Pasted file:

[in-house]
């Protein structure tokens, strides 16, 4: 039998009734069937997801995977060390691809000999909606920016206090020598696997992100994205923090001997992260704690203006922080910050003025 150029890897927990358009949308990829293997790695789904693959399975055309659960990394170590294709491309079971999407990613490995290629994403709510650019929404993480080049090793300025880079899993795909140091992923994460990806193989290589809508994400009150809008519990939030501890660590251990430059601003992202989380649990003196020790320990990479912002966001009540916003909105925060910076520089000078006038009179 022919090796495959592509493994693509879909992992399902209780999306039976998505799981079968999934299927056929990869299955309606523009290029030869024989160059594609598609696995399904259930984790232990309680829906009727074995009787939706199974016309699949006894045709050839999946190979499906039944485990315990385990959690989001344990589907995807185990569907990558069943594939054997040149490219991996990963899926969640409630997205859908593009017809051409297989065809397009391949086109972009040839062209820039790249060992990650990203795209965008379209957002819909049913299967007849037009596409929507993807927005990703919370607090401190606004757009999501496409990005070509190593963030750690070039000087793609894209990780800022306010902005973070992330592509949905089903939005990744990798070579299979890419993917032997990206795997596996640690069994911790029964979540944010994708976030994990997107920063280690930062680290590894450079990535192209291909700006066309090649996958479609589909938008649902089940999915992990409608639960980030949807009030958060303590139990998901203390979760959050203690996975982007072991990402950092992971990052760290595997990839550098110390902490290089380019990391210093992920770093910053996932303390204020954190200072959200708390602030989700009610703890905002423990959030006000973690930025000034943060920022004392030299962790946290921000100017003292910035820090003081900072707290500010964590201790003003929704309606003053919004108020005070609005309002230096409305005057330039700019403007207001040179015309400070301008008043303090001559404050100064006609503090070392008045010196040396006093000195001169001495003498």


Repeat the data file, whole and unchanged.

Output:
[in-house]
């Protein structure tokens, strides 16, 4: 039998009734069937997801995977060390691809000999909606920016206090020598696997992100994205923090001997992260704690203006922080910050003025 150029890897927990358009949308990829293997790695789904693959399975055309659960990394170590294709491309079971999407990613490995290629994403709510650019929404993480080049090793300025880079899993795909140091992923994460990806193989290589809508994400009150809008519990939030501890660590251990430059601003992202989380649990003196020790320990990479912002966001009540916003909105925060910076520089000078006038009179 022919090796495959592509493994693509879909992992399902209780999306039976998505799981079968999934299927056929990869299955309606523009290029030869024989160059594609598609696995399904259930984790232990309680829906009727074995009787939706199974016309699949006894045709050839999946190979499906039944485990315990385990959690989001344990589907995807185990569907990558069943594939054997040149490219991996990963899926969640409630997205859908593009017809051409297989065809397009391949086109972009040839062209820039790249060992990650990203795209965008379209957002819909049913299967007849037009596409929507993807927005990703919370607090401190606004757009999501496409990005070509190593963030750690070039000087793609894209990780800022306010902005973070992330592509949905089903939005990744990798070579299979890419993917032997990206795997596996640690069994911790029964979540944010994708976030994990997107920063280690930062680290590894450079990535192209291909700006066309090649996958479609589909938008649902089940999915992990409608639960980030949807009030958060303590139990998901203390979760959050203690996975982007072991990402950092992971990052760290595997990839550098110390902490290089380019990391210093992920770093910053996932303390204020954190200072959200708390602030989700009610703890905002423990959030006000973690930025000034943060920022004392030299962790946290921000100017003292910035820090003081900072707290500010964590201790003003929704309606003053919004108020005070609005309002230096409305005057330039700019403007207001040179015309400070301008008043303090001559404050100064006609503090070392008045010196040396006093000195001169001495003498």